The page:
RARA-AVIS: Our Heroes will Stand a bit Smaller

From: Michael Jeter (michael.damian.jeter@gmail.com)
Date: 19 Jan 2010

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    Robert Parker has died. Many will discuss his work, pointing to the holes, and I cannot deny those holes. The characters I know best, Spenser, Susan, and Hawk, did not always play, in the minds of many, as real. Would someone like Spenser call someone like Hawk not
    ¨sidekick,¨ but ¨friend¨? Would a couple like Spenser and Susan really exist? Isn´t she just a projection of the male libido? But, I submit, the fantastic – the possibility that we can be more than what we are, that we can rise above the mundane, that we can run ten miles around Boston every day, cook gourmet level food, have a meaningful and passionate love affair after many years, call our opposite our friend, and have an mentoautomatic repulsion, disgust, for evil in all its forms, not because of any creed or membership, but just because our inner compass knows the true, north and otherwise. And if we cannot do these things, it´s nice to believe that someone can.

    I met Parker´s work through the 1980s television series, Spenser for Hire, with Robert Urich, Avery Brooks, and Barbara Stock in the roles of Spenser, Hawk, and Susan, respectively. Parker claimed he was never satisfied with the series, though it had nothing to do with the actors. Robert Urich said its was his favorite role, and one way in which the television series affected the novels is in the character of Hawk. In the early books, Hawk is monosyllabic, and tende to speak very stereotypically. Howard University Professor Avery Brooks told Parker he knew people like Hawk, and just because a man had to use his body did not mean he could not also use his mind. In college, I began reading the novels. I think Pale Kings and Princes, A Catskill Eagle, and Valediction were among my firsts. I read more. Did he often tell the same story? Yeah – itś a great story of heroism, friendship, trust, honor, honesty, and love.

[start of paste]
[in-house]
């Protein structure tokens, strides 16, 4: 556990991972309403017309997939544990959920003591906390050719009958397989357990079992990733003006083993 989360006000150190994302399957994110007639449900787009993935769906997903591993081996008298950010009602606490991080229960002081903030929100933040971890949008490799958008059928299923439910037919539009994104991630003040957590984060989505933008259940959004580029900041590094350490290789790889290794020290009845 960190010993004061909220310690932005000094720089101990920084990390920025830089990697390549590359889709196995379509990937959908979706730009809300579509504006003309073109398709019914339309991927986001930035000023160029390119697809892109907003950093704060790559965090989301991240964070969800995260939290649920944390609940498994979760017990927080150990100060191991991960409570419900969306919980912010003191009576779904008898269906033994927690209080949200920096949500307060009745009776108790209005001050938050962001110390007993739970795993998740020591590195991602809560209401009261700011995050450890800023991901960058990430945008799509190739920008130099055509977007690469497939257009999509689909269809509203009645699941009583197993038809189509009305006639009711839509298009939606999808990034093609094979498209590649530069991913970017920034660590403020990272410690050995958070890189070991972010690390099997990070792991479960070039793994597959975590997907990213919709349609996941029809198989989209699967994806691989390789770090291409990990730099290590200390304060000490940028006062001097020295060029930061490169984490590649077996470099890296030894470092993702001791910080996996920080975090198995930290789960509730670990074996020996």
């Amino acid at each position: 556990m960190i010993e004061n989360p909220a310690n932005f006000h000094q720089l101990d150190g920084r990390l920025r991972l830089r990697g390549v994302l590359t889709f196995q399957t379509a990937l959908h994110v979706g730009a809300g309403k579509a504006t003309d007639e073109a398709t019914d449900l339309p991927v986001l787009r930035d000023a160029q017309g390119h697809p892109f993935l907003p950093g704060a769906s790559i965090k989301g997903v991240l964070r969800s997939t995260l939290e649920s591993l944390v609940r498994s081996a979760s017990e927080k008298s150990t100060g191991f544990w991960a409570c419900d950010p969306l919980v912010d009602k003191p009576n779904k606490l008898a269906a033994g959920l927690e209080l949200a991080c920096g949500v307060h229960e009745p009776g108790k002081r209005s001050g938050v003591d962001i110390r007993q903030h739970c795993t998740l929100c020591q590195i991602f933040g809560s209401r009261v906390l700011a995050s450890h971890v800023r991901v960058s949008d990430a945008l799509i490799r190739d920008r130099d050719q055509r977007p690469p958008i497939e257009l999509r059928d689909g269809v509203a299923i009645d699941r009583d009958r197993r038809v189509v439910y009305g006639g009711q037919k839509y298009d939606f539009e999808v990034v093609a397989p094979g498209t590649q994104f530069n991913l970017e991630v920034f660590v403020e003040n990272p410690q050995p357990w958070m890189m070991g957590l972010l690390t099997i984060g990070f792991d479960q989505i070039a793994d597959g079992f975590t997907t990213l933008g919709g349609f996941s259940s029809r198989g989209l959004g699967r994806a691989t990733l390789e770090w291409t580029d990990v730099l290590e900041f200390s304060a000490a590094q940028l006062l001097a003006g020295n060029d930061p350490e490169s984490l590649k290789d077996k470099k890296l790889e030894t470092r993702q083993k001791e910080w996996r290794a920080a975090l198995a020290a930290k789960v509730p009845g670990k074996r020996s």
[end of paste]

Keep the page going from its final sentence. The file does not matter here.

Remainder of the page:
My favorite Parker is Early Autumn. Spenser mentors Paul Giacomin, providing him something he has never had: an adult who gives a damn. In a conversation with Susan, Spenser says:

    ¨The kid´s never been taught how to act. He doesn´t know anything. He´s got no pride. He´s got nothing he´s good at. He´s got nothing but the tube.¨

    ¨And you plan to teach him.¨

    ¨Iĺl teach him what I know. I know how to do carpentry. I know how to cook. I know how to punch. I know how to act.¨(90)

    As a teenager, my father was making some repairs and needed me to hold a light. I did not understand the concept of ¨the spot,¨ and I let the spot drift. Dad yelled at me, but if no one ever tells you these things, you don´t know. So many young men need a Spenser to teach them
    ¨how to act.¨

    I do not need heroes who are like me. I understand and appreciate the
    ¨anti – hero,” probably a character I am more like than any – not exactly evil, but not quite sure I have ever done ¨good.¨

    So yeah, the Spenser mythos revolves around a man larger than life, a man born in a cabin he built with his own hands, a paladin, a hero. And most of us do not, cannot measure up to that

    ¨But a man´s reach must exceed his grasp,

    Or else what´s a heaven for?¨ – Robert Browning

    RIP, Dr. Parker.

    Michael Damian Jeter
    New Orleans, LA
    Literacy, Music, and Democracy

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